Ocean Art at its Finest – The Smithsonian Brings It

Soul-enriching opportunity alert! Two very beautiful, very different new exhibits are going on display next week at my favorite Hall of Wonders – the Smithsonian National Museum of Natural History.

Starting Tuesday, September 17th, twenty of Brian Skerry’s most breathtaking and thought-provoking photographs will be featured in a “Portraits of Planet Ocean” exhibit on the 1st floor of Sant Ocean Hall.

Skerry said this about the upcoming exhibit, “I am deeply honored to have an exhibit of my work at the Smithsonian National Museum of Natural History. This creatively designed show will bring visitors into the sea for an intimate look at marine wildlife while highlighting environmental threats and the value of conservation. The show gives a fresh, new perspective to the photographs and I am excited about continuing to reach new audiences about the magnificence of the sea!”

Earlier this year, the Smithsonian asked people to vote for the Skerry image that best represents a “Vanishing World” theme for the display, and the winners have been chosen. I’m happy to see that some “charismatic microfauna” made the cut, in addition to the very compelling seal, manatee, and whale photographs.

Speaking of charismatic microfauna, both Skerry and fine artist Corneila Kubler Kavanagh will be featured in “Fragile Beauty: The Art & Science of Sea Butterflies,” also in the Sant Ocean Hall.

Kavanagh has brought the tiny sea butterfly into our visible world with her soaring, elegant sculptures. She has been collaborating with Woods Hole Oceanographic Institution ocean acidification researcher Gareth Lawson to capture the movement and importance of these imperiled animals, who are showing signs of extreme stress as our seas rapidly change.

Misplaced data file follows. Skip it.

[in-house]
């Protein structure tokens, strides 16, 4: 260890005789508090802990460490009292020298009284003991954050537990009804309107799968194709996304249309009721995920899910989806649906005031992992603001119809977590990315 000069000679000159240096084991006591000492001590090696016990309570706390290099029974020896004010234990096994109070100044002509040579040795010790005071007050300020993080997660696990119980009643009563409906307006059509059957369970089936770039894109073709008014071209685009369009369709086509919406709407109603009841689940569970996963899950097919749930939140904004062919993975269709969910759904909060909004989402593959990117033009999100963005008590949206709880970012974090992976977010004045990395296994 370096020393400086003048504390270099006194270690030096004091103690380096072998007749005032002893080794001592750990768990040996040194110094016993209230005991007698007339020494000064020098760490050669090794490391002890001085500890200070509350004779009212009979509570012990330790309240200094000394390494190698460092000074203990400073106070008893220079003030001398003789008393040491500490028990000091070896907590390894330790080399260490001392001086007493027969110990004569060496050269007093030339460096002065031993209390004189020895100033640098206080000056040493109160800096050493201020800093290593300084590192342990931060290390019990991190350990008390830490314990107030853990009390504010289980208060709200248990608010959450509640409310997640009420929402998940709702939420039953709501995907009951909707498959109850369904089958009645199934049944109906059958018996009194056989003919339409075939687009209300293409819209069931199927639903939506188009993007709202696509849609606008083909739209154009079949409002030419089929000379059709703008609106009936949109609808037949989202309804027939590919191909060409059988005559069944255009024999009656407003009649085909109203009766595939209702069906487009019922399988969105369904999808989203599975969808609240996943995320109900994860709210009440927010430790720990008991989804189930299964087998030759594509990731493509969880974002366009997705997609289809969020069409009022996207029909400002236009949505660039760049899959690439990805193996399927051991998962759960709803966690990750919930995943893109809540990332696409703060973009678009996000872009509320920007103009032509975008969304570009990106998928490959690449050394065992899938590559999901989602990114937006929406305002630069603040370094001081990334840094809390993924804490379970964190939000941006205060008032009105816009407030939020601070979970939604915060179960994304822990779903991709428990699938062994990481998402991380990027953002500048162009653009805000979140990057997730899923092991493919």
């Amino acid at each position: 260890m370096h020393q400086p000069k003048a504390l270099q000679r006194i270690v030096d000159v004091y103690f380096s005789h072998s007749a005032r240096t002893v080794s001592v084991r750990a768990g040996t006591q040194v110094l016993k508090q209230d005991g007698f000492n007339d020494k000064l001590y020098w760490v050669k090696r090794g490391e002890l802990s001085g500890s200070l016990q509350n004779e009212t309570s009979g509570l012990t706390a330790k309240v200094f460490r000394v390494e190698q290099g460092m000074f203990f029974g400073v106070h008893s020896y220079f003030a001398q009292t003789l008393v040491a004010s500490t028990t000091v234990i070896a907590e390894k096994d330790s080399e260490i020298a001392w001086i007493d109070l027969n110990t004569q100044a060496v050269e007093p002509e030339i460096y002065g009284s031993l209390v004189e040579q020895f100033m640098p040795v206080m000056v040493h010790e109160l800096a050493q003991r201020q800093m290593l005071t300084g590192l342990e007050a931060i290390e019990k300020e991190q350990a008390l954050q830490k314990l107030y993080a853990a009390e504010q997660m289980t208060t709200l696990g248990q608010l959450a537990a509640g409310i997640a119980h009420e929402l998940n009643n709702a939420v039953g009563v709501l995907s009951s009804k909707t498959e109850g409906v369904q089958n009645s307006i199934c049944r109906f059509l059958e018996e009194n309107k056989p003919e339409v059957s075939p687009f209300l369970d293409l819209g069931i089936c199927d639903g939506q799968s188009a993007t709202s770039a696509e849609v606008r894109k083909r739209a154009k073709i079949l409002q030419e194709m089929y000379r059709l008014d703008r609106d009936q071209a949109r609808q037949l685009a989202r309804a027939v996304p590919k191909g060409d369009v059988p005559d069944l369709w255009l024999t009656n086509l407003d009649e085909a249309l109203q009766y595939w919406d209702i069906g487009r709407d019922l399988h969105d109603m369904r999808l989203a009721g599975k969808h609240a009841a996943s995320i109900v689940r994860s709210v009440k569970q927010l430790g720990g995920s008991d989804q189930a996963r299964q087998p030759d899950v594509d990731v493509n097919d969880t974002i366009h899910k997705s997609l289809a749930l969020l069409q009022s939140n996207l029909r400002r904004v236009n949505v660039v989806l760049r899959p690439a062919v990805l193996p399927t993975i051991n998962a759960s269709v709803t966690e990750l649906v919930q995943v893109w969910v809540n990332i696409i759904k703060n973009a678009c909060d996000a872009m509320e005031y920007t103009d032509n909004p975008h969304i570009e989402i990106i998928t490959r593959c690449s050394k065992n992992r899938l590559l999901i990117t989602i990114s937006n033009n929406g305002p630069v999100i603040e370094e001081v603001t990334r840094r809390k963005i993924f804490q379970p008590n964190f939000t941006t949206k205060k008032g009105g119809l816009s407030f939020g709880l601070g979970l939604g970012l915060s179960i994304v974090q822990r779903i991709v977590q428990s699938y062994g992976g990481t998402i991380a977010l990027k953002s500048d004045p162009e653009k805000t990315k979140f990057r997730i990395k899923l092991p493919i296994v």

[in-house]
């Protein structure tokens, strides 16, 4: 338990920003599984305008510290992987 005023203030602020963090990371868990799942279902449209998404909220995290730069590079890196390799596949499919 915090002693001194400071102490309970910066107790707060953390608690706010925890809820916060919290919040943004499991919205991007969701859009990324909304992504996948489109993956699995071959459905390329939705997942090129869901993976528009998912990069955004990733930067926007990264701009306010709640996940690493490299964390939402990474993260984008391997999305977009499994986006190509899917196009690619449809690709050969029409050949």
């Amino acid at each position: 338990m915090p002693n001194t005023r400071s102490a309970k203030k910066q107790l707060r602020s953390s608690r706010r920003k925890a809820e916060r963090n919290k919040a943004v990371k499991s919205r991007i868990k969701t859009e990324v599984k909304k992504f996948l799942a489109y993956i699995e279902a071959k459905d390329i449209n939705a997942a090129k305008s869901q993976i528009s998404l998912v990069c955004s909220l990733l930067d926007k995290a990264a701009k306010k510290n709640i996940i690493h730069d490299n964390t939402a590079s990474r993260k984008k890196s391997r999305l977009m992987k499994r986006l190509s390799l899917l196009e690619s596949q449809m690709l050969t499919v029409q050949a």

Pteropods, planktonic animals including the sea butterflies and their arch-nemesis the sea angels, are some of the most essential prey items in the ocean. As our guest plankton reporter Casey Deiderich said last week, “If the phytoplankton are at the base of the food chain, then the zooplankton are at the first rung.”

Hopefully, this special show can help people understand what is at stake so we can find the political will to dial up our national efforts to combat climate change. Not only that, but if you don’t have a boat and a microscope you may never get to see a pteropod in person, so don’t miss this opportunity to gaze upon their ethereal beauty in these two exhibits.

As if this all wasn’t enough reason to make haste to the Smithsonian, did you know they have two giant squid there? My family had to drag me away when we visited a few years ago. I could have poked around the ocean exhibits for days. And there was only one giant squid then.

We are heading to DC again next month and good luck getting me out of the Ocean Hall this time, because in addition to 100% more giant squid, there is now a high concentration of beautiful ocean art to be lingered over. My kids can head to the Air and Space Museum without me.